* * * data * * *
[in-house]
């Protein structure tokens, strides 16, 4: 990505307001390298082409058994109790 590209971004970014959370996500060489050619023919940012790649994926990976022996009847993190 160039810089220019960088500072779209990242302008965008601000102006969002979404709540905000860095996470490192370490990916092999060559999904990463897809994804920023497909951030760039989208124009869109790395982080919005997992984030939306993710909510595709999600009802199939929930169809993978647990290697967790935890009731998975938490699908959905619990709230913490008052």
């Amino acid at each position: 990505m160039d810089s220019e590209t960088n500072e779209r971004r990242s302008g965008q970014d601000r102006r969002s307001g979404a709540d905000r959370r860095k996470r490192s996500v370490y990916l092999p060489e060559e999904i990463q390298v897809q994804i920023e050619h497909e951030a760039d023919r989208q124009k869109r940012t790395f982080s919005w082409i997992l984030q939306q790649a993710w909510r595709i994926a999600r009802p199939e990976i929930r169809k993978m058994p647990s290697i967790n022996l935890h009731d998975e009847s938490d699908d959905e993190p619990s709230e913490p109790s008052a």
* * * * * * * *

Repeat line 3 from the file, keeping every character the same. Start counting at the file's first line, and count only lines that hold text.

């Amino acid at each position: 990505m160039d810089s220019e590209t960088n500072e779209r971004r990242s302008g965008q970014d601000r102006r969002s307001g979404a709540d905000r959370r860095k996470r490192s996500v370490y990916l092999p060489e060559e999904i990463q390298v897809q994804i920023e050619h497909e951030a760039d023919r989208q124009k869109r940012t790395f982080s919005w082409i997992l984030q939306q790649a993710w909510r595709i994926a999600r009802p199939e990976i929930r169809k993978m058994p647990s290697i967790n022996l935890h009731d998975e009847s938490d699908d959905e993190p619990s709230e913490p109790s008052a």